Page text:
Calorie Creep: How to spot the hidden high-calorie foods in your diet
You replaced your morning cola with a 12-ounce glass of orange juice. Your burger and fries lunch is a thing of the past, and instead you eat salad topped with cheese and crunchy croutons. You’ve even developed an appetite for baked rather than fried chips.
Yet despite those changes, you’re nowhere closer to a healthy weight than before. What’s happening?
Most of us are misguided about how many calories we’re actually taking in, and it is usually a combination of both eating too much and eating the wrong things, nutrition experts say.
Here are the top “calorie creepers” that may be adding unwanted calories to your daily diet, according to health professionals.
For lunch at the fast-food place, we decide to get the salad instead of the hamburger. But if you get the crispy chicken [salad] instead of the broiled and take all the toppings and dressing that come with it, you usually would have been better off getting the hamburger.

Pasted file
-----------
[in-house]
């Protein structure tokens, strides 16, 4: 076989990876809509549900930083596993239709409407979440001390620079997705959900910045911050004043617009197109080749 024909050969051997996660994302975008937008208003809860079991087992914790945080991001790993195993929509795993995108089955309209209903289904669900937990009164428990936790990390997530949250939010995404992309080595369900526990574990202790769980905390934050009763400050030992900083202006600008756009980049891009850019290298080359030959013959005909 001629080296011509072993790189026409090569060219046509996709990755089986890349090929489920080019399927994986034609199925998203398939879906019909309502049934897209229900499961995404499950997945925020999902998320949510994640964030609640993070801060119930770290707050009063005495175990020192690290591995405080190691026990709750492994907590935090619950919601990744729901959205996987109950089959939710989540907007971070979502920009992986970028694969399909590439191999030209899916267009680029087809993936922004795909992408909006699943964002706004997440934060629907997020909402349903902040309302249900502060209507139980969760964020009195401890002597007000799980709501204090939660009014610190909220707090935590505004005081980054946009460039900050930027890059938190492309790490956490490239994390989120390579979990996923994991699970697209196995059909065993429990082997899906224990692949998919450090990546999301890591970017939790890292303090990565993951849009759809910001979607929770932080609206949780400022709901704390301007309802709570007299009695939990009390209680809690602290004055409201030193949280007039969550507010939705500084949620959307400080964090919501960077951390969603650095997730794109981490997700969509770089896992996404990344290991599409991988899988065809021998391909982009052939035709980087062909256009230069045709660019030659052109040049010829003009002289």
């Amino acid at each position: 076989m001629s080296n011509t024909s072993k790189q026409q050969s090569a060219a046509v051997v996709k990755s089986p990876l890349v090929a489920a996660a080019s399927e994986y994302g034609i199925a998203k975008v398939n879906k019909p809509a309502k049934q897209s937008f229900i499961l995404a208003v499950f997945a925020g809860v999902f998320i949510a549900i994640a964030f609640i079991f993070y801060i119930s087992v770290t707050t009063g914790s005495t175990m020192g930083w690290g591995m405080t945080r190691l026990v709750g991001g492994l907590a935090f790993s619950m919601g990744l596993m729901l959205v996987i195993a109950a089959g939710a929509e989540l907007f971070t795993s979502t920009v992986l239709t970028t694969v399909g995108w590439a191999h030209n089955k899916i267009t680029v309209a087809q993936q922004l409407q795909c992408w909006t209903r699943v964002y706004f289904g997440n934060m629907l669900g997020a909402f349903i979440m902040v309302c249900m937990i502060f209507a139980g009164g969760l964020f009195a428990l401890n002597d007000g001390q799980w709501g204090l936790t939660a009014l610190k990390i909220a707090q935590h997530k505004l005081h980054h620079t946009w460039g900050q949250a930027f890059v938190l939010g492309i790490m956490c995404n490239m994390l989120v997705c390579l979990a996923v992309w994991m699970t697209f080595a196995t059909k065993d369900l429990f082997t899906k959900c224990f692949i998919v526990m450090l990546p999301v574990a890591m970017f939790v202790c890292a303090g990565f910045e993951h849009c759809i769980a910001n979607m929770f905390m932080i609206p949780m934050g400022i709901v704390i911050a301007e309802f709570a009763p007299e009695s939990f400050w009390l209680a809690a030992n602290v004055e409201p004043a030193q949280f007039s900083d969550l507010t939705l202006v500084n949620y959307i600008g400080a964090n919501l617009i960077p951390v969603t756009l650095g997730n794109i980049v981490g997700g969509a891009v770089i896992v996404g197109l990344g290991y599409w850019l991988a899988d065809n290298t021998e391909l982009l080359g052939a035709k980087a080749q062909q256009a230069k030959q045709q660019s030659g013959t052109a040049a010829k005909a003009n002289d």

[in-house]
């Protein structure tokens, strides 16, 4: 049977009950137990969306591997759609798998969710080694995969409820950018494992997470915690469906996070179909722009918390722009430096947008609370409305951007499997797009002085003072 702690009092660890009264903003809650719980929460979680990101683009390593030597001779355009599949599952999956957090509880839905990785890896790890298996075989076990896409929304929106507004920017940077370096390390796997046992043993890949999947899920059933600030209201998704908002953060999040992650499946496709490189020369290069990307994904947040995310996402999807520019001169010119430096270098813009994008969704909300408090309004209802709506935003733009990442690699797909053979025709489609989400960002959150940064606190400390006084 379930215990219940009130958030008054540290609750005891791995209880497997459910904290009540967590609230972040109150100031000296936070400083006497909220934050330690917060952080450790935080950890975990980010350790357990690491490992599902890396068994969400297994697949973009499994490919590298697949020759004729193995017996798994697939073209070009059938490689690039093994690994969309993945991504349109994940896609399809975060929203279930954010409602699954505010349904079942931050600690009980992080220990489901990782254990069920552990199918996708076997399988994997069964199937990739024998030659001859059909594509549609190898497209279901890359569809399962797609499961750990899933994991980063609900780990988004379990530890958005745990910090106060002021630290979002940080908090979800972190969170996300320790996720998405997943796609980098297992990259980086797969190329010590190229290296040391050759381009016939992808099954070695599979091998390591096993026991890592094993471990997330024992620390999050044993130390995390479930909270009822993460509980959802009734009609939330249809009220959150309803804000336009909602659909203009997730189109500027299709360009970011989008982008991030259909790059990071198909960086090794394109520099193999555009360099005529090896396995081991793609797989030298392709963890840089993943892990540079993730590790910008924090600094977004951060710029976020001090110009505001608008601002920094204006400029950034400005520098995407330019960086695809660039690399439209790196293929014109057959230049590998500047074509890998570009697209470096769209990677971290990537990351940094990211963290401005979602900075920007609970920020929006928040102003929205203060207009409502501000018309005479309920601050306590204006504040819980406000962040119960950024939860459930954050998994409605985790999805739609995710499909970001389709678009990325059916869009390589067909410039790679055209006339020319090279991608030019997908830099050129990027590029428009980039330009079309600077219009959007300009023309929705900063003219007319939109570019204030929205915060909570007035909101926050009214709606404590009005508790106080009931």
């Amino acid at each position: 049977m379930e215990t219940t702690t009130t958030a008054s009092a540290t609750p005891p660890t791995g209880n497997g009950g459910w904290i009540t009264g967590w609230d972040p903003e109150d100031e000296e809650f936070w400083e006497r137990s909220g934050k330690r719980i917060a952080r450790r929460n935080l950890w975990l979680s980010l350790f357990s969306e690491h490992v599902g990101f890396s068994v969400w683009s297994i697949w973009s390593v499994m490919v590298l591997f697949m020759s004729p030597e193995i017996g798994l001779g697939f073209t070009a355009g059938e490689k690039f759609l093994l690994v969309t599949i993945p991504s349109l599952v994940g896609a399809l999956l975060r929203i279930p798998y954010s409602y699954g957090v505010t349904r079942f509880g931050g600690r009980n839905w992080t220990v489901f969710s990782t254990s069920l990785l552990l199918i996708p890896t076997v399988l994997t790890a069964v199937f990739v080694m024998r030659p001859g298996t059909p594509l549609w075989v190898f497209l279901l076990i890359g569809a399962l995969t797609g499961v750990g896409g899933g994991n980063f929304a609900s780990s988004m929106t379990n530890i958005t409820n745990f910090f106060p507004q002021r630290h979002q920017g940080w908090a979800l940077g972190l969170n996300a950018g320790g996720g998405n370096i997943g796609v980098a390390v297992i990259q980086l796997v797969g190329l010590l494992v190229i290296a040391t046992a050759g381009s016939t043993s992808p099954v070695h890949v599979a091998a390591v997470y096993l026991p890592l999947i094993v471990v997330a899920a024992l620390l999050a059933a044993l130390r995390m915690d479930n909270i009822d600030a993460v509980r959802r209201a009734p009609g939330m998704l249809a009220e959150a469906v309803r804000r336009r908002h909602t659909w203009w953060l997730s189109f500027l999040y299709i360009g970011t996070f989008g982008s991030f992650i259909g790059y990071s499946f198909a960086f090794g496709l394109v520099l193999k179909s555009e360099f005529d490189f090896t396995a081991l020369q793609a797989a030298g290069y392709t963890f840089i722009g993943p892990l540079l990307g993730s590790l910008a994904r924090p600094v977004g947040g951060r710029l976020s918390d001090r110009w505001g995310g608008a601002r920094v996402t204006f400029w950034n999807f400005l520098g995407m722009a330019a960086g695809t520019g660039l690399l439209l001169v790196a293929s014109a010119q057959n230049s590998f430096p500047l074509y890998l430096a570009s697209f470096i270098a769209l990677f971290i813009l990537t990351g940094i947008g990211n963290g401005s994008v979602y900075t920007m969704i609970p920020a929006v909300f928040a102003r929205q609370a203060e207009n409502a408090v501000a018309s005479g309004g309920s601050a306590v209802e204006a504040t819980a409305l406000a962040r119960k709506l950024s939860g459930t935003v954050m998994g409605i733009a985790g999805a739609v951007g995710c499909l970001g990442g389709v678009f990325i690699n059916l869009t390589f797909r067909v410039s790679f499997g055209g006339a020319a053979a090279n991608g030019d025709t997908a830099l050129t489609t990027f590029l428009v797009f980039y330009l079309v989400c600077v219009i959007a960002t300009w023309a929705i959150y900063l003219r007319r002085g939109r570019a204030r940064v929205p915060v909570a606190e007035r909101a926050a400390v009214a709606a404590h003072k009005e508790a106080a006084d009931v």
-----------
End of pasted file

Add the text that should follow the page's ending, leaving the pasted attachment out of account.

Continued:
The solution: Focus on the vegetables–the low-calorie part. Include darker greens, such as spinach and romaine lettuce. And add a rainbow of color with tomatoes, peppers and mushrooms, she says.
Dressings also pile on more calories–73 for a tablespoon of either ranch or French style–than you might imagine. And who uses just one tablespoon of salad dressing?
The solution: Place the dressing on the side and dip your salad into it. That way you still get the taste from the dressing in every bite, but the amount of calories is much lower.
Just because it isn’t fried doesn’t mean it’s low in calories.
The solution: Steer clear of the supermarket aisles with processed foods, which have excess sodium, sugar and bad fats.
Milk, fruit juice and tea can all pack in calories. Watch out for sweetened tea as well: Presweetened tea can contribute 300 to 600 calories to your daily intake.
The solution: Water! Not flavored waters, just plain, old-fashion water.